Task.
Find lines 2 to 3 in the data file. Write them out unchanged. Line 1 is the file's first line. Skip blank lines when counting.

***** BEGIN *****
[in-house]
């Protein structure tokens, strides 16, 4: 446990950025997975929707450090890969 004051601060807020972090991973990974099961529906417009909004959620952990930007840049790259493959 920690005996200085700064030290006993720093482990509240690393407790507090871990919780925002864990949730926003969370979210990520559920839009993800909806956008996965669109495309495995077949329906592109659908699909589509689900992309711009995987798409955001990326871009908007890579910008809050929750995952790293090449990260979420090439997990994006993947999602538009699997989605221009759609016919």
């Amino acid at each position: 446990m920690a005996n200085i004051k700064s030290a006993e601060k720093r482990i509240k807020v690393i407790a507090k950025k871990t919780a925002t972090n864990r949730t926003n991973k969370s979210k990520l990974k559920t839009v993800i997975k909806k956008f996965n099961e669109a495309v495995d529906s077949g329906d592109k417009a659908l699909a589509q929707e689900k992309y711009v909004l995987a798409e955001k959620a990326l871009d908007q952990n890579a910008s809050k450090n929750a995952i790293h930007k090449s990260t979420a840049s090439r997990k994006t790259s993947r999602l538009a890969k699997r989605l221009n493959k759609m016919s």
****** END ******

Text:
């Protein structure tokens, strides 16, 4: 446990950025997975929707450090890969 004051601060807020972090991973990974099961529906417009909004959620952990930007840049790259493959 920690005996200085700064030290006993720093482990509240690393407790507090871990919780925002864990949730926003969370979210990520559920839009993800909806956008996965669109495309495995077949329906592109659908699909589509689900992309711009995987798409955001990326871009908007890579910008809050929750995952790293090449990260979420090439997990994006993947999602538009699997989605221009759609016919």
């Amino acid at each position: 446990m920690a005996n200085i004051k700064s030290a006993e601060k720093r482990i509240k807020v690393i407790a507090k950025k871990t919780a925002t972090n864990r949730t926003n991973k969370s979210k990520l990974k559920t839009v993800i997975k909806k956008f996965n099961e669109a495309v495995d529906s077949g329906d592109k417009a659908l699909a589509q929707e689900k992309y711009v909004l995987a798409e955001k959620a990326l871009d908007q952990n890579a910008s809050k450090n929750a995952i790293h930007k090449s990260t979420a840049s090439r997990k994006t790259s993947r999602l538009a890969k699997r989605l221009n493959k759609m016919s």